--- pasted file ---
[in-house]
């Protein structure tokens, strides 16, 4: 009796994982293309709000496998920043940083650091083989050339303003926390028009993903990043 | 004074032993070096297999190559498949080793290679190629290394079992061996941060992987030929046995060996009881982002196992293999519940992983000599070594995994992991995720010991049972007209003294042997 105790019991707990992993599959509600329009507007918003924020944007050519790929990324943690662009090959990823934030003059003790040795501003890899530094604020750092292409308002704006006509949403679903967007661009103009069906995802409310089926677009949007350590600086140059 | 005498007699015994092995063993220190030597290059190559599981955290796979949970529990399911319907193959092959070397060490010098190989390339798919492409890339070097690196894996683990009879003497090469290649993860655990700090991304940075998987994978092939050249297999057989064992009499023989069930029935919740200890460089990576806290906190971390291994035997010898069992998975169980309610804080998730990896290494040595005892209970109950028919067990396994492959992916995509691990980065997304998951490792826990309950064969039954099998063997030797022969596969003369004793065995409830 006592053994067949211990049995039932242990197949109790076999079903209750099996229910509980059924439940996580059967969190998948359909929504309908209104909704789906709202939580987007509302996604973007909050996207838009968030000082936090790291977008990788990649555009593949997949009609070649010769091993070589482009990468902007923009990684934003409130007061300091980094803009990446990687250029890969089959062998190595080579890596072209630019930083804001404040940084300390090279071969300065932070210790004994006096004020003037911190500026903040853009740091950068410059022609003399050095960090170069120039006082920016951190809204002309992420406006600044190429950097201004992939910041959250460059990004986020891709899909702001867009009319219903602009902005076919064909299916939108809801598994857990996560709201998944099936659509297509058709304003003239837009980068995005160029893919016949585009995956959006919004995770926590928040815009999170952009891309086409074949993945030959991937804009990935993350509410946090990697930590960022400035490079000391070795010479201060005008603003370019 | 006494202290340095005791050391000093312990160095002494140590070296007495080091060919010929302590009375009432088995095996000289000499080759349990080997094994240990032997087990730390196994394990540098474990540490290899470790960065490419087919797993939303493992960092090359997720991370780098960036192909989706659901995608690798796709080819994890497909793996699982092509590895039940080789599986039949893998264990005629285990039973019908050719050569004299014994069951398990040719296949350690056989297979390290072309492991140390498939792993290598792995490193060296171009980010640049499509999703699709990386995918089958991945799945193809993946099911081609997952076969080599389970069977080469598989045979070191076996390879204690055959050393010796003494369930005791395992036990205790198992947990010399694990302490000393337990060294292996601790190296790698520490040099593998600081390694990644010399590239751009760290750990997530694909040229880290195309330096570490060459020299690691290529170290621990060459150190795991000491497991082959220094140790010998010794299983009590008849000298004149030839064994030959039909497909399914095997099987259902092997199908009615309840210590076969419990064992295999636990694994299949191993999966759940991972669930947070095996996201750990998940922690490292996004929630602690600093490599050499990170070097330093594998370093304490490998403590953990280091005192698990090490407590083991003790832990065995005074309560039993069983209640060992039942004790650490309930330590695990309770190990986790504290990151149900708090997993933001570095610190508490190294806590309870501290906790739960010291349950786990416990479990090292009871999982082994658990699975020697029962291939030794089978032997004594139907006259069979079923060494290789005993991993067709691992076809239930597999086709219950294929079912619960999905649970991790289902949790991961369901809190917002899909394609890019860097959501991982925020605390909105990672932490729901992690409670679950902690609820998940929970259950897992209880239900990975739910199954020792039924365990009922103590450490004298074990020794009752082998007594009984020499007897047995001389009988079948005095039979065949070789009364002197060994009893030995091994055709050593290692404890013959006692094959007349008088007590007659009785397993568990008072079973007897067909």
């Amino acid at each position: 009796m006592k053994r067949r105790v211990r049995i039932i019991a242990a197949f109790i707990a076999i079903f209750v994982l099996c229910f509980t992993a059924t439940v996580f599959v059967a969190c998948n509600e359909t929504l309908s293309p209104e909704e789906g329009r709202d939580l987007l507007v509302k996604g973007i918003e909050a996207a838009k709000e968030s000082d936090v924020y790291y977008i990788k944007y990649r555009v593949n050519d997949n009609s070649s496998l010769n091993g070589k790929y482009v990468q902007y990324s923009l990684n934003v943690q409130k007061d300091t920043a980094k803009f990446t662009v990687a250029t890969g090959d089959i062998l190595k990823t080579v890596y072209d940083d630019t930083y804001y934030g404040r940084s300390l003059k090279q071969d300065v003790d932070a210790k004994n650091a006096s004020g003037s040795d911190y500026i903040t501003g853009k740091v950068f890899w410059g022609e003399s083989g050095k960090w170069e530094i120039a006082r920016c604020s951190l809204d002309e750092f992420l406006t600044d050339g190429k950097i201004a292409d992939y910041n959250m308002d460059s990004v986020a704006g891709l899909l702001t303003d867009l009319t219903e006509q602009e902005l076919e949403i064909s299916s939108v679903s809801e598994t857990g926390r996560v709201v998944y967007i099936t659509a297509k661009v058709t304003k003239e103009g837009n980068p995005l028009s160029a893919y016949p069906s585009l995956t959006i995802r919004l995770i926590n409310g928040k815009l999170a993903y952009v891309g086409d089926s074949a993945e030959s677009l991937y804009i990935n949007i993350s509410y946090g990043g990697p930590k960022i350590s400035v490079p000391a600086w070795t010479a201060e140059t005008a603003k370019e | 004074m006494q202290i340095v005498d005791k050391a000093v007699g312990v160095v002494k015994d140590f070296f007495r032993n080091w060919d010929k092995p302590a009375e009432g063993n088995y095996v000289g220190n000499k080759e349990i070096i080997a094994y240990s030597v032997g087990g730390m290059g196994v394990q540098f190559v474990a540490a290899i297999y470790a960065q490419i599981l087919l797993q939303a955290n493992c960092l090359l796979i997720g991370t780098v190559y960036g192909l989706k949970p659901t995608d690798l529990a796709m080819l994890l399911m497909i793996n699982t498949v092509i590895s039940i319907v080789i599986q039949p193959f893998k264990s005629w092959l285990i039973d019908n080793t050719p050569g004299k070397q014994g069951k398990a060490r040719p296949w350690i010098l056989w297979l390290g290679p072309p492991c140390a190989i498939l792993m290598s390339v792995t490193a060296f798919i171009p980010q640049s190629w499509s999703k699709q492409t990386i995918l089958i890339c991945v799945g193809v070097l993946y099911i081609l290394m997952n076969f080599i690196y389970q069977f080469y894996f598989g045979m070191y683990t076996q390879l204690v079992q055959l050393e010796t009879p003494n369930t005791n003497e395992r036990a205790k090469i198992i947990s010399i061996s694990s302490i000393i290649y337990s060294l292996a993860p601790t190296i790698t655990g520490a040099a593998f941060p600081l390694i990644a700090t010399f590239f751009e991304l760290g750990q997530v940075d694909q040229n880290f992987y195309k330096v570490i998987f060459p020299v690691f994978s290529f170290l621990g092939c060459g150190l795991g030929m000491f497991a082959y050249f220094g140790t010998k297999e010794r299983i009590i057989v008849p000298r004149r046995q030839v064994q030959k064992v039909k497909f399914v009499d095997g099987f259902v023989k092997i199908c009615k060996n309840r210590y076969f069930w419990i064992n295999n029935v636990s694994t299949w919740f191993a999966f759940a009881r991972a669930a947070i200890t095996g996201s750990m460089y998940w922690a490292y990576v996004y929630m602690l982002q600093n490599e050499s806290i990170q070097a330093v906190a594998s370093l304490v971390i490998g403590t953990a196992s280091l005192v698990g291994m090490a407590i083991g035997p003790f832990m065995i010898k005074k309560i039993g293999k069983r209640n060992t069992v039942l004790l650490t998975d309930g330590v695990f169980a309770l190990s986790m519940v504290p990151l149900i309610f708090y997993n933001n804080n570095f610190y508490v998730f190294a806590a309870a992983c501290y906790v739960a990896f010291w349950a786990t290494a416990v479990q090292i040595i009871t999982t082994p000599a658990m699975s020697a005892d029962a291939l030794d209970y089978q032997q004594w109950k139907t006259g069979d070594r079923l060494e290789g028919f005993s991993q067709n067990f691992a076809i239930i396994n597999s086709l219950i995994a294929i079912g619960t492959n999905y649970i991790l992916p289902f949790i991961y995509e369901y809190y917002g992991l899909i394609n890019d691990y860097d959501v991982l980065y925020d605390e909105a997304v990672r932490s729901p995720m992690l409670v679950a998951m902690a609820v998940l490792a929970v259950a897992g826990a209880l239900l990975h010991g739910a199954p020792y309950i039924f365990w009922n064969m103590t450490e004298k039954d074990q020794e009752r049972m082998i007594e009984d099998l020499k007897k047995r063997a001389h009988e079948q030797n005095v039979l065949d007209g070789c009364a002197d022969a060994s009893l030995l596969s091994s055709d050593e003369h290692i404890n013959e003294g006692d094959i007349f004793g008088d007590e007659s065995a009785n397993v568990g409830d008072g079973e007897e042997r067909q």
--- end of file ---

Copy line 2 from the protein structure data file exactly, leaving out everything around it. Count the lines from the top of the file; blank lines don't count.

């Protein structure tokens, strides 16, 4: 009796994982293309709000496998920043940083650091083989050339303003926390028009993903990043 | 004074032993070096297999190559498949080793290679190629290394079992061996941060992987030929046995060996009881982002196992293999519940992983000599070594995994992991995720010991049972007209003294042997 105790019991707990992993599959509600329009507007918003924020944007050519790929990324943690662009090959990823934030003059003790040795501003890899530094604020750092292409308002704006006509949403679903967007661009103009069906995802409310089926677009949007350590600086140059 | 005498007699015994092995063993220190030597290059190559599981955290796979949970529990399911319907193959092959070397060490010098190989390339798919492409890339070097690196894996683990009879003497090469290649993860655990700090991304940075998987994978092939050249297999057989064992009499023989069930029935919740200890460089990576806290906190971390291994035997010898069992998975169980309610804080998730990896290494040595005892209970109950028919067990396994492959992916995509691990980065997304998951490792826990309950064969039954099998063997030797022969596969003369004793065995409830 006592053994067949211990049995039932242990197949109790076999079903209750099996229910509980059924439940996580059967969190998948359909929504309908209104909704789906709202939580987007509302996604973007909050996207838009968030000082936090790291977008990788990649555009593949997949009609070649010769091993070589482009990468902007923009990684934003409130007061300091980094803009990446990687250029890969089959062998190595080579890596072209630019930083804001404040940084300390090279071969300065932070210790004994006096004020003037911190500026903040853009740091950068410059022609003399050095960090170069120039006082920016951190809204002309992420406006600044190429950097201004992939910041959250460059990004986020891709899909702001867009009319219903602009902005076919064909299916939108809801598994857990996560709201998944099936659509297509058709304003003239837009980068995005160029893919016949585009995956959006919004995770926590928040815009999170952009891309086409074949993945030959991937804009990935993350509410946090990697930590960022400035490079000391070795010479201060005008603003370019 | 006494202290340095005791050391000093312990160095002494140590070296007495080091060919010929302590009375009432088995095996000289000499080759349990080997094994240990032997087990730390196994394990540098474990540490290899470790960065490419087919797993939303493992960092090359997720991370780098960036192909989706659901995608690798796709080819994890497909793996699982092509590895039940080789599986039949893998264990005629285990039973019908050719050569004299014994069951398990040719296949350690056989297979390290072309492991140390498939792993290598792995490193060296171009980010640049499509999703699709990386995918089958991945799945193809993946099911081609997952076969080599389970069977080469598989045979070191076996390879204690055959050393010796003494369930005791395992036990205790198992947990010399694990302490000393337990060294292996601790190296790698520490040099593998600081390694990644010399590239751009760290750990997530694909040229880290195309330096570490060459020299690691290529170290621990060459150190795991000491497991082959220094140790010998010794299983009590008849000298004149030839064994030959039909497909399914095997099987259902092997199908009615309840210590076969419990064992295999636990694994299949191993999966759940991972669930947070095996996201750990998940922690490292996004929630602690600093490599050499990170070097330093594998370093304490490998403590953990280091005192698990090490407590083991003790832990065995005074309560039993069983209640060992039942004790650490309930330590695990309770190990986790504290990151149900708090997993933001570095610190508490190294806590309870501290906790739960010291349950786990416990479990090292009871999982082994658990699975020697029962291939030794089978032997004594139907006259069979079923060494290789005993991993067709691992076809239930597999086709219950294929079912619960999905649970991790289902949790991961369901809190917002899909394609890019860097959501991982925020605390909105990672932490729901992690409670679950902690609820998940929970259950897992209880239900990975739910199954020792039924365990009922103590450490004298074990020794009752082998007594009984020499007897047995001389009988079948005095039979065949070789009364002197060994009893030995091994055709050593290692404890013959006692094959007349008088007590007659009785397993568990008072079973007897067909």